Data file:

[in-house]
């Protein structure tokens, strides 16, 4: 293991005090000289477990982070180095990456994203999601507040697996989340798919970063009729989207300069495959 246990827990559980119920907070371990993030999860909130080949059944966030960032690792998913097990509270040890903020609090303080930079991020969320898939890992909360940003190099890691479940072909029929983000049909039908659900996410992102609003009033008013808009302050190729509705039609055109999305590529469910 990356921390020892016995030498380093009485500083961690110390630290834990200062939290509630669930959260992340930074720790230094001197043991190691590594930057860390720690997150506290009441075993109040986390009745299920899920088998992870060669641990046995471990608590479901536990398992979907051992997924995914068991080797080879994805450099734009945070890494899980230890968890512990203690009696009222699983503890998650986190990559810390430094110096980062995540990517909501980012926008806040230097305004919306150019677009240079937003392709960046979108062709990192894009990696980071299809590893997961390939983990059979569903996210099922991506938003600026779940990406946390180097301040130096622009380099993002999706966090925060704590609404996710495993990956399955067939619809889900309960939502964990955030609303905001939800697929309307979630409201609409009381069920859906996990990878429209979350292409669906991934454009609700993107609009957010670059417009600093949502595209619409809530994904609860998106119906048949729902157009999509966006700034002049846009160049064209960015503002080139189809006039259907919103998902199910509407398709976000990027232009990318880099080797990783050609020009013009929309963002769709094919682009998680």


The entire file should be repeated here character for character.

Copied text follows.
[in-house]
């Protein structure tokens, strides 16, 4: 293991005090000289477990982070180095990456994203999601507040697996989340798919970063009729989207300069495959 246990827990559980119920907070371990993030999860909130080949059944966030960032690792998913097990509270040890903020609090303080930079991020969320898939890992909360940003190099890691479940072909029929983000049909039908659900996410992102609003009033008013808009302050190729509705039609055109999305590529469910 990356921390020892016995030498380093009485500083961690110390630290834990200062939290509630669930959260992340930074720790230094001197043991190691590594930057860390720690997150506290009441075993109040986390009745299920899920088998992870060669641990046995471990608590479901536990398992979907051992997924995914068991080797080879994805450099734009945070890494899980230890968890512990203690009696009222699983503890998650986190990559810390430094110096980062995540990517909501980012926008806040230097305004919306150019677009240079937003392709960046979108062709990192894009990696980071299809590893997961390939983990059979569903996210099922991506938003600026779940990406946390180097301040130096622009380099993002999706966090925060704590609404996710495993990956399955067939619809889900309960939502964990955030609303905001939800697929309307979630409201609409009381069920859906996990990878429209979350292409669906991934454009609700993107609009957010670059417009600093949502595209619409809530994904609860998106119906048949729902157009999509966006700034002049846009160049064209960015503002080139189809006039259907919103998902199910509407398709976000990027232009990318880099080797990783050609020009013009929309963002769709094919682009998680």